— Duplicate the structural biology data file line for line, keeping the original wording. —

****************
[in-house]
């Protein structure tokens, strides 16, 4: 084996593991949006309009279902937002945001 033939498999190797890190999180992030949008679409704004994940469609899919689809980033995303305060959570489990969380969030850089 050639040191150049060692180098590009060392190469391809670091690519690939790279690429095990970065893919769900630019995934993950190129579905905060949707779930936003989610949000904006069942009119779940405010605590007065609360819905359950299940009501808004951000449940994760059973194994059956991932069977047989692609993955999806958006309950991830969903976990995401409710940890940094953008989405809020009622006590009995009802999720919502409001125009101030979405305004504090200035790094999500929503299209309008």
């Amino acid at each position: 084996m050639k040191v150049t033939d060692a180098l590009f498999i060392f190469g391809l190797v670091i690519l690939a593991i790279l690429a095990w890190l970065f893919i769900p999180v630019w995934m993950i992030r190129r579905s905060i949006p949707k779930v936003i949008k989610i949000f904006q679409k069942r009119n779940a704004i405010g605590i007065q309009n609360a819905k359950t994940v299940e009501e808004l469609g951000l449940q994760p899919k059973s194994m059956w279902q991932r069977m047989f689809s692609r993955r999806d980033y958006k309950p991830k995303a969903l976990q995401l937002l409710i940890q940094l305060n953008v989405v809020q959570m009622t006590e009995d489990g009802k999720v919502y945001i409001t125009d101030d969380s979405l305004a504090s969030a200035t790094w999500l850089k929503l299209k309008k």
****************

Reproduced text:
[in-house]
């Protein structure tokens, strides 16, 4: 084996593991949006309009279902937002945001 033939498999190797890190999180992030949008679409704004994940469609899919689809980033995303305060959570489990969380969030850089 050639040191150049060692180098590009060392190469391809670091690519690939790279690429095990970065893919769900630019995934993950190129579905905060949707779930936003989610949000904006069942009119779940405010605590007065609360819905359950299940009501808004951000449940994760059973194994059956991932069977047989692609993955999806958006309950991830969903976990995401409710940890940094953008989405809020009622006590009995009802999720919502409001125009101030979405305004504090200035790094999500929503299209309008």
């Amino acid at each position: 084996m050639k040191v150049t033939d060692a180098l590009f498999i060392f190469g391809l190797v670091i690519l690939a593991i790279l690429a095990w890190l970065f893919i769900p999180v630019w995934m993950i992030r190129r579905s905060i949006p949707k779930v936003i949008k989610i949000f904006q679409k069942r009119n779940a704004i405010g605590i007065q309009n609360a819905k359950t994940v299940e009501e808004l469609g951000l449940q994760p899919k059973s194994m059956w279902q991932r069977m047989f689809s692609r993955r999806d980033y958006k309950p991830k995303a969903l976990q995401l937002l409710i940890q940094l305060n953008v989405v809020q959570m009622t006590e009995d489990g009802k999720v919502y945001i409001t125009d101030d969380s979405l305004a504090s969030a200035t790094w999500l850089k929503l299209k309008k």